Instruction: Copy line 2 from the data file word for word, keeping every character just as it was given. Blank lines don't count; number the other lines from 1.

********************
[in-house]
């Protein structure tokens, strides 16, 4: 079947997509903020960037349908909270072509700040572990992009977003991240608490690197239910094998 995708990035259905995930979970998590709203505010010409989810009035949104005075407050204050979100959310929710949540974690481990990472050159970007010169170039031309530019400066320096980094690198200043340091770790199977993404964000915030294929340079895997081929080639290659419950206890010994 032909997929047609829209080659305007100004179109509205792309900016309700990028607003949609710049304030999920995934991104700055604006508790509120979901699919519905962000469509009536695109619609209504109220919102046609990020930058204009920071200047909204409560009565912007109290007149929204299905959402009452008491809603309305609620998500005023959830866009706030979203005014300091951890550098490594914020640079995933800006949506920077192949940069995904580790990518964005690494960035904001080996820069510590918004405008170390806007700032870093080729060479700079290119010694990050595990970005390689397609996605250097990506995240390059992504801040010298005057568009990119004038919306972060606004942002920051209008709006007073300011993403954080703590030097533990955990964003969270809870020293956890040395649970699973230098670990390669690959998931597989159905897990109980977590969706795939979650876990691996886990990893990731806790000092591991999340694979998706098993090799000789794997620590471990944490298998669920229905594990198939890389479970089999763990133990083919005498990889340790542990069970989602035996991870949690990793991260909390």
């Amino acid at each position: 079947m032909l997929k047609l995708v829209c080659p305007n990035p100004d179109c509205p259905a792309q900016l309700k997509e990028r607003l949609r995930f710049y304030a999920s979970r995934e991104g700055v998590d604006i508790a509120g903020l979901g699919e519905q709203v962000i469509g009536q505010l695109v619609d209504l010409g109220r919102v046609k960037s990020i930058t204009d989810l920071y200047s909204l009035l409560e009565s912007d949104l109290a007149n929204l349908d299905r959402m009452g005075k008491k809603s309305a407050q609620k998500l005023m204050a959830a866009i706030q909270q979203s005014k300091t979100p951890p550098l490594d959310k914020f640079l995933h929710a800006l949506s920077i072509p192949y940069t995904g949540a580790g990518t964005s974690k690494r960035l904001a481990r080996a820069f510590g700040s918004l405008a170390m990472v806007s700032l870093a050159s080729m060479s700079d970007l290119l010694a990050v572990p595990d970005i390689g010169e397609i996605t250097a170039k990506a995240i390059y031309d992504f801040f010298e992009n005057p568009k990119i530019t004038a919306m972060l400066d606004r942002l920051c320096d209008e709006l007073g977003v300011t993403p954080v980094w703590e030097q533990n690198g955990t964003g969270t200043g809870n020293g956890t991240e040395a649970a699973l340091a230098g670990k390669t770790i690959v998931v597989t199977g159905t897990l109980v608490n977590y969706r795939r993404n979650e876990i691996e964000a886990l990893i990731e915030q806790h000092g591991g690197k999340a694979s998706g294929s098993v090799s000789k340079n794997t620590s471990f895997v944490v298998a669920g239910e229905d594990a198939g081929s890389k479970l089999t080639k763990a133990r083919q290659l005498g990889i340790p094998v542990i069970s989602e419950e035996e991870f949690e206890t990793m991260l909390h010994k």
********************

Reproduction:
């Protein structure tokens, strides 16, 4: 079947997509903020960037349908909270072509700040572990992009977003991240608490690197239910094998 995708990035259905995930979970998590709203505010010409989810009035949104005075407050204050979100959310929710949540974690481990990472050159970007010169170039031309530019400066320096980094690198200043340091770790199977993404964000915030294929340079895997081929080639290659419950206890010994 032909997929047609829209080659305007100004179109509205792309900016309700990028607003949609710049304030999920995934991104700055604006508790509120979901699919519905962000469509009536695109619609209504109220919102046609990020930058204009920071200047909204409560009565912007109290007149929204299905959402009452008491809603309305609620998500005023959830866009706030979203005014300091951890550098490594914020640079995933800006949506920077192949940069995904580790990518964005690494960035904001080996820069510590918004405008170390806007700032870093080729060479700079290119010694990050595990970005390689397609996605250097990506995240390059992504801040010298005057568009990119004038919306972060606004942002920051209008709006007073300011993403954080703590030097533990955990964003969270809870020293956890040395649970699973230098670990390669690959998931597989159905897990109980977590969706795939979650876990691996886990990893990731806790000092591991999340694979998706098993090799000789794997620590471990944490298998669920229905594990198939890389479970089999763990133990083919005498990889340790542990069970989602035996991870949690990793991260909390």